By Annie Hauser
Binge drinking isn't just for college students anymore. Once this juvenile habit is all grown up, it has scary health consequences, possibly including type 2 diabetes, researchers from the Mount Sinai School of Medicine report in the journal Science Translational Medicine.
The reason for the link between binge drinking and diabetes: Over-consumption of alcohol might disrupt the brain's regulation of glucose, or sugar, which over time can lead to type 2 diabetes.
When rats in the study were given large, daily doses of ethanol to simulate binge drinking, they eventually became insulin resistant -- an important marker for type 2 diabetes because insulin resistance prevents the hormone from properly regulating blood glucose levels. In addition to diabetes, elevated blood sugar levels can cause all sorts of diabetic complications, including heart disease, dementia, blindness, and stroke, largely due to neurological damage.
The authors of the study discovered that binge drinking causes insulin resistance by disrupting insulin receptor signaling in the brain. This suggests that alcohol might impair metabolism through neurotoxic effects on the brain, rather than by damaging the liver, researchers say.
Binge drinking is defined as five drinks for males or four for females within a two-hour time span. About 90 percent of the alcohol consumed by under-age people in the United States is in the form of binge drinking. Yet 69 percent of all U.S. binge drinking episodes involve adults older than 26, researchers write in the paper. Frequent binge drinking has previously been linked to an increased risk for alcohol addiction, risky sexual behavior, and chronic conditions such as heart disease and hypertension.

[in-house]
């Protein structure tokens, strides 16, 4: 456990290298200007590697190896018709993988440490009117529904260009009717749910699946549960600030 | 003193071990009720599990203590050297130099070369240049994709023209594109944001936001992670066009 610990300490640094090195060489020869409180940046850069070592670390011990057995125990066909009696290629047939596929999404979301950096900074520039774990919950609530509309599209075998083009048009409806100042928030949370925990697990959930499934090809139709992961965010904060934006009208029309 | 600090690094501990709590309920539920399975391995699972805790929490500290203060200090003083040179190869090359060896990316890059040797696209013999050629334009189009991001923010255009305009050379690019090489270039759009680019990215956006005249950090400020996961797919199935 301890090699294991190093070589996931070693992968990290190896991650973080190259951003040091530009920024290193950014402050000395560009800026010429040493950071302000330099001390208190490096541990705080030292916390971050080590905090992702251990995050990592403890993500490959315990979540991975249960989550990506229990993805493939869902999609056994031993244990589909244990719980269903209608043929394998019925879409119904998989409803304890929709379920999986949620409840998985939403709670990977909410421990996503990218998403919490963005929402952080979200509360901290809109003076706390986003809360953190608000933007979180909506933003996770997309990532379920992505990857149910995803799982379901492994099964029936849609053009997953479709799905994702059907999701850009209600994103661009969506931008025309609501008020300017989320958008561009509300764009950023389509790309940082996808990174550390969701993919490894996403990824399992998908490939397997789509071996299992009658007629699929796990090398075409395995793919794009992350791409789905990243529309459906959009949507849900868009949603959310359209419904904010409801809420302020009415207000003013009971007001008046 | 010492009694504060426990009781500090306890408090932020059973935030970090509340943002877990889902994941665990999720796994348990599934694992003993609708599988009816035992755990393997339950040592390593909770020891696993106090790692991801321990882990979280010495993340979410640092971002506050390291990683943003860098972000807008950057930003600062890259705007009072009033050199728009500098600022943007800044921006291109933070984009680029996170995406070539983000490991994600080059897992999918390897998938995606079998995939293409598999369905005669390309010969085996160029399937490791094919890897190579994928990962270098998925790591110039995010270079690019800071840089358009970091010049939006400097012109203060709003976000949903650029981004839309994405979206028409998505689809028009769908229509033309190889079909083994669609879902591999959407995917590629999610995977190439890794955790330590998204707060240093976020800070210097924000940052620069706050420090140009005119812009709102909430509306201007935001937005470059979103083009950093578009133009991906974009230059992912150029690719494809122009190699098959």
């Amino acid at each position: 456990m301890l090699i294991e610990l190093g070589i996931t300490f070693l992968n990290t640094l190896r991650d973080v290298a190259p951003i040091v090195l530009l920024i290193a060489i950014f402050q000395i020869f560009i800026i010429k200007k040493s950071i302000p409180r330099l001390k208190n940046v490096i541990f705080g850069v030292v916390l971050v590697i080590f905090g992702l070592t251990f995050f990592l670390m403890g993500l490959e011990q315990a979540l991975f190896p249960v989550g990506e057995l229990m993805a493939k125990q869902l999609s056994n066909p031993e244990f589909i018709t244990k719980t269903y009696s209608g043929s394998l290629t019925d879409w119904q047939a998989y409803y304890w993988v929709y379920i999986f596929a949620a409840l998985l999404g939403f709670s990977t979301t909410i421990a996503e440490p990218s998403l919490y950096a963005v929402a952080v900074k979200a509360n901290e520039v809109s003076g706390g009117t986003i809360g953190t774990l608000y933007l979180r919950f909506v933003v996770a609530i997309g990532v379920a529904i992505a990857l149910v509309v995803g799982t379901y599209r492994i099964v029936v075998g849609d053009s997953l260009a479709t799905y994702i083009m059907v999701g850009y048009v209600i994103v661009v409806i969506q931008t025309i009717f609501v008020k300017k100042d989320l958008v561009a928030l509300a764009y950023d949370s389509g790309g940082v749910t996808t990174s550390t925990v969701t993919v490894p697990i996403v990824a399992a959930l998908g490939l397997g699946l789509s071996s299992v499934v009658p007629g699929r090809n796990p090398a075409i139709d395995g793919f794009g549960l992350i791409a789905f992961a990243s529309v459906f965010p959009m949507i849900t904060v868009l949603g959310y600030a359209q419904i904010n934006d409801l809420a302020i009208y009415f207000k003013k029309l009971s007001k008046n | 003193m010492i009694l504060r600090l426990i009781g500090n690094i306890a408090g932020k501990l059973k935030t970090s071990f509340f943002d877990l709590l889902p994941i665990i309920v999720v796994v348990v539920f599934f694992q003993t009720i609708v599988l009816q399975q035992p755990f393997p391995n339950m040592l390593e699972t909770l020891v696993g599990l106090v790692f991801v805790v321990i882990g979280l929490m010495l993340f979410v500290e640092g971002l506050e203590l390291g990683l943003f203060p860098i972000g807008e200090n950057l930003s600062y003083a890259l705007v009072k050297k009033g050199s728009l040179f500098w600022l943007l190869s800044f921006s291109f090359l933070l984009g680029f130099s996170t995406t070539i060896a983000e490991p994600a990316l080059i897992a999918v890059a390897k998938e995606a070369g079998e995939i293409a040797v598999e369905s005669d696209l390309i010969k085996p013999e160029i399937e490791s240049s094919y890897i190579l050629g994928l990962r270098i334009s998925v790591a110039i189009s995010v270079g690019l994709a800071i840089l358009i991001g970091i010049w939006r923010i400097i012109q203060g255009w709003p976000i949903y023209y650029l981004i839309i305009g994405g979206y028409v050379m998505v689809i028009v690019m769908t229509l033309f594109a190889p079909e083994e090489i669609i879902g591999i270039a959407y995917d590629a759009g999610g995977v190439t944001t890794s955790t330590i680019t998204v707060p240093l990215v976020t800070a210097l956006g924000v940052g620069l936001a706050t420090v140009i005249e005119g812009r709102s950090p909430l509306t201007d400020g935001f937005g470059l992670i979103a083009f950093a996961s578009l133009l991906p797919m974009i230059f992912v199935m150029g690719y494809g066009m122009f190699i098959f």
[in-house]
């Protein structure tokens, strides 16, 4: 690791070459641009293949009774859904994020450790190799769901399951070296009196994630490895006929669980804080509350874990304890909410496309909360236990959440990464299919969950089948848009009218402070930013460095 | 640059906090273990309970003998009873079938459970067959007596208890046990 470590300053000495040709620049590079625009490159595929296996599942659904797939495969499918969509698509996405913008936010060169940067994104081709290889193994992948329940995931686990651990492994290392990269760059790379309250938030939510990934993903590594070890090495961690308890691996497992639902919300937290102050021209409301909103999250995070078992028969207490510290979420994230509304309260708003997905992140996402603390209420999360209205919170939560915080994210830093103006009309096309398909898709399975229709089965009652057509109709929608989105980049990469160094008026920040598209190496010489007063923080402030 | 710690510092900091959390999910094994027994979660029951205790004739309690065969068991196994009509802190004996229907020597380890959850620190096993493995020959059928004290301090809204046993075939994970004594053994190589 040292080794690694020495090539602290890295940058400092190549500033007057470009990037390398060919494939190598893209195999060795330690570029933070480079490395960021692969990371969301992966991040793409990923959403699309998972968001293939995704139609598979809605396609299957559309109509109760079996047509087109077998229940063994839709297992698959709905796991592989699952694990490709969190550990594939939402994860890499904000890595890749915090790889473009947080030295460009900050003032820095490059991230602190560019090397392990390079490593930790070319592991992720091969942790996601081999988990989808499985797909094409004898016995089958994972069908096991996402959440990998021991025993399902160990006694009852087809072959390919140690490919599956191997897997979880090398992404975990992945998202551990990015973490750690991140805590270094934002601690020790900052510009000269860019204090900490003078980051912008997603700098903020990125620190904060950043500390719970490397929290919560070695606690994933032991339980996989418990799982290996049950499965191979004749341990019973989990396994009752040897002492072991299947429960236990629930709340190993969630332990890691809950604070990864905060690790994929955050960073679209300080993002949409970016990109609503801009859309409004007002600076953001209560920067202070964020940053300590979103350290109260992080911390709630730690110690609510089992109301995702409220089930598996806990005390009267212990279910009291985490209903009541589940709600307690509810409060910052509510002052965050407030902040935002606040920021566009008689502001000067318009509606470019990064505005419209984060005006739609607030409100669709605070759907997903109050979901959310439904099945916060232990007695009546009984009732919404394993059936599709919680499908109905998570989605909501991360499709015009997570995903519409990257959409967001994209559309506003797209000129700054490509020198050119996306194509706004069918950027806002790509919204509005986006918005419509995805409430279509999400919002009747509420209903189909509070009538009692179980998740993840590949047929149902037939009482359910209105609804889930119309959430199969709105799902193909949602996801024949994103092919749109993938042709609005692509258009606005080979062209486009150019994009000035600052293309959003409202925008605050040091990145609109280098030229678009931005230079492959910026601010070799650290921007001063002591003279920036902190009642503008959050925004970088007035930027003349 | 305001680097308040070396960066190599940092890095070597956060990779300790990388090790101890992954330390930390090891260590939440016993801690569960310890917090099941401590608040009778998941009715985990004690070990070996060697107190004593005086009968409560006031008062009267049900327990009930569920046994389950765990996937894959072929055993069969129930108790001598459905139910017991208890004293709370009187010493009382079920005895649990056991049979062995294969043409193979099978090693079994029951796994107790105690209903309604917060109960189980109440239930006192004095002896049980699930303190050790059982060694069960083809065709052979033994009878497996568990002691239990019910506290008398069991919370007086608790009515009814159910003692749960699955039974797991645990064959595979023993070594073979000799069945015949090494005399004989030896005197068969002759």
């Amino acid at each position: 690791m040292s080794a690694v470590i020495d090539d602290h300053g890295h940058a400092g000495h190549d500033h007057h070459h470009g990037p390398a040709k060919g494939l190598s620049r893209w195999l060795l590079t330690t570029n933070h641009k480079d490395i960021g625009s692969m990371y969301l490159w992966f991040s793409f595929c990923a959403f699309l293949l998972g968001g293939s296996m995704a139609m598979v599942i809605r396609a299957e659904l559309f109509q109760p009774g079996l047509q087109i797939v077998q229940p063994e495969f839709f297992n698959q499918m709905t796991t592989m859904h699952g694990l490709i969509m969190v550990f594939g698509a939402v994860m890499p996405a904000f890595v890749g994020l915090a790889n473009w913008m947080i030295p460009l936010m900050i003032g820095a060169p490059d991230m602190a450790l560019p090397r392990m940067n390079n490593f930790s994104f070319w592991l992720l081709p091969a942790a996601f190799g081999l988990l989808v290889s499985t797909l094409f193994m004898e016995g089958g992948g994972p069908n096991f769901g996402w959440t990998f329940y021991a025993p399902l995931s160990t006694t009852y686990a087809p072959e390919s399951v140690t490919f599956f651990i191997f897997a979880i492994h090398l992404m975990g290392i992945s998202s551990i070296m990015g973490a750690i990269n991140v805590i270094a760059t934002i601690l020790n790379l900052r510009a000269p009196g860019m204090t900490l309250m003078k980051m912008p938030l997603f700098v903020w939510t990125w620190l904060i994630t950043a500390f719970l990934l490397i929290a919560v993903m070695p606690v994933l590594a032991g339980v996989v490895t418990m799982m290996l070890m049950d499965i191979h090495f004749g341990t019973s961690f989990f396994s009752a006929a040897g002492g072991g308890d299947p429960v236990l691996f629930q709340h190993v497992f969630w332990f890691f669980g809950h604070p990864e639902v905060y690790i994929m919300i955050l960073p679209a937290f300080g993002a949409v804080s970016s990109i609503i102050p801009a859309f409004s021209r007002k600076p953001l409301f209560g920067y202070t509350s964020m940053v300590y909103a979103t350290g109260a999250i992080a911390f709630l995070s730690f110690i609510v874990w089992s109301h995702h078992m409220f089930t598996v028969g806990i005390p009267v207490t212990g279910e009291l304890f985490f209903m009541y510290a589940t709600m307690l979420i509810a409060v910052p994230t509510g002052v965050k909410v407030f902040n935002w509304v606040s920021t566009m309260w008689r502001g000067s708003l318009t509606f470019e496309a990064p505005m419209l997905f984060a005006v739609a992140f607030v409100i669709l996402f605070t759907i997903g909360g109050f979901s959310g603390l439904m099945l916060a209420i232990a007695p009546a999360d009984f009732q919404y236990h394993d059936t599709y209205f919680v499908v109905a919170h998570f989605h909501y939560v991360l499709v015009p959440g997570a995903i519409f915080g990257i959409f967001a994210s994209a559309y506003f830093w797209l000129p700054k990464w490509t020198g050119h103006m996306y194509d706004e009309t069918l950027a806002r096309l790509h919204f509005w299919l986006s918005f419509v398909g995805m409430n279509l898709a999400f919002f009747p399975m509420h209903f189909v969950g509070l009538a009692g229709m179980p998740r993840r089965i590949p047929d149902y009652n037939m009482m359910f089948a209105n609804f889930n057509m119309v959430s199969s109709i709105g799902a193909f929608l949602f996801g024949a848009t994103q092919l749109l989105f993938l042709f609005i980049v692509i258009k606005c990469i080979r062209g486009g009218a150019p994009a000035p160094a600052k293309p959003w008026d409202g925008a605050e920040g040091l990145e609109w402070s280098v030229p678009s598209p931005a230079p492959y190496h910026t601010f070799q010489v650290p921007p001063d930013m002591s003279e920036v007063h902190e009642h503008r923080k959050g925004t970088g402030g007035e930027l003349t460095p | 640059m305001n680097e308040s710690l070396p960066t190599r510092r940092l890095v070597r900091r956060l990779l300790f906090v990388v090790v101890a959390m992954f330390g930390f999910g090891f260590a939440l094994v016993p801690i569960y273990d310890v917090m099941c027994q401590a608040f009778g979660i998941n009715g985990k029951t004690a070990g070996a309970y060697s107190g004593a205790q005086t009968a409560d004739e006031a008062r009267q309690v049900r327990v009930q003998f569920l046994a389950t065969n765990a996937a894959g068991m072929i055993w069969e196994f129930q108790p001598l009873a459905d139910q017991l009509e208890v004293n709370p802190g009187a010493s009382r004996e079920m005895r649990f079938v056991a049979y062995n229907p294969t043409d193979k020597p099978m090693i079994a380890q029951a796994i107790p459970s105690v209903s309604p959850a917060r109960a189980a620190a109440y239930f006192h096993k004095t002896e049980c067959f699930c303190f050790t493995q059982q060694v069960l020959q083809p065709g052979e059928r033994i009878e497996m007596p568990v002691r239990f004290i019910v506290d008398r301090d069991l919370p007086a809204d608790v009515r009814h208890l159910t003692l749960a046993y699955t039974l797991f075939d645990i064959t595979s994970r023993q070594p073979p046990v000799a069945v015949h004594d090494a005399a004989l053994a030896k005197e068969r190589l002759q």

While binge drinking used to be more common for males than for females, more girls and women report binge drinking at least three times a month than ever before, a recent report from the U.S. Centers for Disease Control and Prevention revealed. One in five female high school students and one in eight young women commonly binge drink, the CDC found -- with men and boys drinking at about equal rates. A separate CDC report found that while drinkers under 26 drink the most, those over age 65 drink the most often -- nearly six times a month on average.
While men and women are drinking at nearly equally rates, men still face more severe consequences after binge-drinking episodes. Men have higher rates of alcohol-related deaths and hospitalizations than women, and men are also twice as likely to be involved in fatal drunk-driving accidents.
In the wake of the most recent study, researchers call for further research into the mechanisms by which alcohol triggers diabetes risk.
"Binge Drinking Raises Type 2 Diabetes Risk in Rats" originally appeared in Everyday Health.
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